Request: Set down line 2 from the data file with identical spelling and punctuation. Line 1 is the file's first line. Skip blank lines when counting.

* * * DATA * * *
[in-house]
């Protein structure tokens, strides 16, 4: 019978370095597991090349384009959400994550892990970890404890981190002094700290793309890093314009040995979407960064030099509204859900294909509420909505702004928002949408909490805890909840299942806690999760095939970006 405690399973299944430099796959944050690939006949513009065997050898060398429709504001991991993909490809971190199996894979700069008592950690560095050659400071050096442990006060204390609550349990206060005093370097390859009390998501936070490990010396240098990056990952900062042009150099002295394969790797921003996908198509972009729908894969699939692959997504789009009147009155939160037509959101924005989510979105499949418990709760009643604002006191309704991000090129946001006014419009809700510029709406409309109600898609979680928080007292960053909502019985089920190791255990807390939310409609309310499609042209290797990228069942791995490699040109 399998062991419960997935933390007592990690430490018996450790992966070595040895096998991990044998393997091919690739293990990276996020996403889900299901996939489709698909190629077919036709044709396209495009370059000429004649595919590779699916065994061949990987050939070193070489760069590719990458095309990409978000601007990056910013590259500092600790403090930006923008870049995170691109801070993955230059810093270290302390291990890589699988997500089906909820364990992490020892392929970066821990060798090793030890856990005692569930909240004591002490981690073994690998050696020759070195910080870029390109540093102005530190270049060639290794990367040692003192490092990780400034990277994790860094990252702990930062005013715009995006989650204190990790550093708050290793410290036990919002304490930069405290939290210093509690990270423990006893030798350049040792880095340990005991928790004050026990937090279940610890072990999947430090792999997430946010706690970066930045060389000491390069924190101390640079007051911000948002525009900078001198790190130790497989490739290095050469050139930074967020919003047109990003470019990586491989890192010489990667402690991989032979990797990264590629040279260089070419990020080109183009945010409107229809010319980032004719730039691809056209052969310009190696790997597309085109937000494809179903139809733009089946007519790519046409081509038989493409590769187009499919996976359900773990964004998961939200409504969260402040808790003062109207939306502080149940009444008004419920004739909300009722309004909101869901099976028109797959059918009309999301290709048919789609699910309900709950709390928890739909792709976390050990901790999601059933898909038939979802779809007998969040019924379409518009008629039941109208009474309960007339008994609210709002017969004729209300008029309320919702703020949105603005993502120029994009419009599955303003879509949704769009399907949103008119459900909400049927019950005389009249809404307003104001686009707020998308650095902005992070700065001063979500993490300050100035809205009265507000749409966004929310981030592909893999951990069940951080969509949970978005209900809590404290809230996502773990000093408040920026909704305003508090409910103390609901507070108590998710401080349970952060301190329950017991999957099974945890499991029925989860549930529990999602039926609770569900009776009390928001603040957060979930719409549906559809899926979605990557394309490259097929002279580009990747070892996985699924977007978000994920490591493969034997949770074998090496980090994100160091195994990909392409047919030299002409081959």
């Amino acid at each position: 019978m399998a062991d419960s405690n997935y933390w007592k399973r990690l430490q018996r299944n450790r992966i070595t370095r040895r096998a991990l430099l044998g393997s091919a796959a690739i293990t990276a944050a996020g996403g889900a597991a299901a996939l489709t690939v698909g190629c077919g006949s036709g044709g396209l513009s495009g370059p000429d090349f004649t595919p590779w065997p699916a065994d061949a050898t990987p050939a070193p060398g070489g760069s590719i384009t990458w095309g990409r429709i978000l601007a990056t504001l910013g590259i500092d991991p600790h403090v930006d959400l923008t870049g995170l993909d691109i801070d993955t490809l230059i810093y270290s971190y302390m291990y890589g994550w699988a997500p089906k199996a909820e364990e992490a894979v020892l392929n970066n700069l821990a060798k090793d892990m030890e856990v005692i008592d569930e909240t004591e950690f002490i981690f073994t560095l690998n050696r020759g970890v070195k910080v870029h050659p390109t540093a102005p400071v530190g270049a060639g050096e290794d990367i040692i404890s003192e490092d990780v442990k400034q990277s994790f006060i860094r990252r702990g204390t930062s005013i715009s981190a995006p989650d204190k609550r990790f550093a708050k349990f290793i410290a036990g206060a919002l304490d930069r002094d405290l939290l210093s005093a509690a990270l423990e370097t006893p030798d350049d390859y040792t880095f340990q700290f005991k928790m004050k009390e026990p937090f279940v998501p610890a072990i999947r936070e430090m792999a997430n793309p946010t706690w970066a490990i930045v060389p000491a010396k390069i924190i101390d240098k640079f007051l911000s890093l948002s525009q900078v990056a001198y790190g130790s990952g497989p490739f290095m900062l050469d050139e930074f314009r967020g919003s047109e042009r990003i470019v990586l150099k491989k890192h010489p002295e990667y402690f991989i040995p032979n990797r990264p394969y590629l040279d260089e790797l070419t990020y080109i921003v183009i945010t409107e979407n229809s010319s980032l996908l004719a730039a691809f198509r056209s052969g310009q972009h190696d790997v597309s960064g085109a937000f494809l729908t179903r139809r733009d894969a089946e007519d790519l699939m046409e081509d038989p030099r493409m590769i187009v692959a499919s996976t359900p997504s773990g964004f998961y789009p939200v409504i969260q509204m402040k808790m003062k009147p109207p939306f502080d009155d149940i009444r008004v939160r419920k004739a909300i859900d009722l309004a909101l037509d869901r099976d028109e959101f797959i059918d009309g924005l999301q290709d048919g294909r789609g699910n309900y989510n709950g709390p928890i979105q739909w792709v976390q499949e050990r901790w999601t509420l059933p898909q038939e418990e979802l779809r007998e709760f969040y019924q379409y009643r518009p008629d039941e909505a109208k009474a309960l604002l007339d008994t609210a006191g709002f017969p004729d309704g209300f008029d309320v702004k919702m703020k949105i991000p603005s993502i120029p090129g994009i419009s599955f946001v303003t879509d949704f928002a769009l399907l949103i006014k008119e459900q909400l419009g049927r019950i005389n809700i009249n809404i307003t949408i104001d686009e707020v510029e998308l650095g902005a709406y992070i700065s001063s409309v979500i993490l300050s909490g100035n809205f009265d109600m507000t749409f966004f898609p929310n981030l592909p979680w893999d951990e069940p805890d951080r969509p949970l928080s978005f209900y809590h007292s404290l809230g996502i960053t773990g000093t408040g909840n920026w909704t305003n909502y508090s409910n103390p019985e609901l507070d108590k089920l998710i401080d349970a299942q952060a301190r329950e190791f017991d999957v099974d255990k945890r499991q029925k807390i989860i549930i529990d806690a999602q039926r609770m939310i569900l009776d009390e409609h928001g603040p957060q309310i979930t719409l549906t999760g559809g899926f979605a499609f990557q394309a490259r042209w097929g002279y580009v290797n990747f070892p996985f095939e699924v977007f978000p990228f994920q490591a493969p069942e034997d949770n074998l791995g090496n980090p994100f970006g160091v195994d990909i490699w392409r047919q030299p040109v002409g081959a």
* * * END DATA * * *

């Protein structure tokens, strides 16, 4: 019978370095597991090349384009959400994550892990970890404890981190002094700290793309890093314009040995979407960064030099509204859900294909509420909505702004928002949408909490805890909840299942806690999760095939970006 405690399973299944430099796959944050690939006949513009065997050898060398429709504001991991993909490809971190199996894979700069008592950690560095050659400071050096442990006060204390609550349990206060005093370097390859009390998501936070490990010396240098990056990952900062042009150099002295394969790797921003996908198509972009729908894969699939692959997504789009009147009155939160037509959101924005989510979105499949418990709760009643604002006191309704991000090129946001006014419009809700510029709406409309109600898609979680928080007292960053909502019985089920190791255990807390939310409609309310499609042209290797990228069942791995490699040109 399998062991419960997935933390007592990690430490018996450790992966070595040895096998991990044998393997091919690739293990990276996020996403889900299901996939489709698909190629077919036709044709396209495009370059000429004649595919590779699916065994061949990987050939070193070489760069590719990458095309990409978000601007990056910013590259500092600790403090930006923008870049995170691109801070993955230059810093270290302390291990890589699988997500089906909820364990992490020892392929970066821990060798090793030890856990005692569930909240004591002490981690073994690998050696020759070195910080870029390109540093102005530190270049060639290794990367040692003192490092990780400034990277994790860094990252702990930062005013715009995006989650204190990790550093708050290793410290036990919002304490930069405290939290210093509690990270423990006893030798350049040792880095340990005991928790004050026990937090279940610890072990999947430090792999997430946010706690970066930045060389000491390069924190101390640079007051911000948002525009900078001198790190130790497989490739290095050469050139930074967020919003047109990003470019990586491989890192010489990667402690991989032979990797990264590629040279260089070419990020080109183009945010409107229809010319980032004719730039691809056209052969310009190696790997597309085109937000494809179903139809733009089946007519790519046409081509038989493409590769187009499919996976359900773990964004998961939200409504969260402040808790003062109207939306502080149940009444008004419920004739909300009722309004909101869901099976028109797959059918009309999301290709048919789609699910309900709950709390928890739909792709976390050990901790999601059933898909038939979802779809007998969040019924379409518009008629039941109208009474309960007339008994609210709002017969004729209300008029309320919702703020949105603005993502120029994009419009599955303003879509949704769009399907949103008119459900909400049927019950005389009249809404307003104001686009707020998308650095902005992070700065001063979500993490300050100035809205009265507000749409966004929310981030592909893999951990069940951080969509949970978005209900809590404290809230996502773990000093408040920026909704305003508090409910103390609901507070108590998710401080349970952060301190329950017991999957099974945890499991029925989860549930529990999602039926609770569900009776009390928001603040957060979930719409549906559809899926979605990557394309490259097929002279580009990747070892996985699924977007978000994920490591493969034997949770074998090496980090994100160091195994990909392409047919030299002409081959």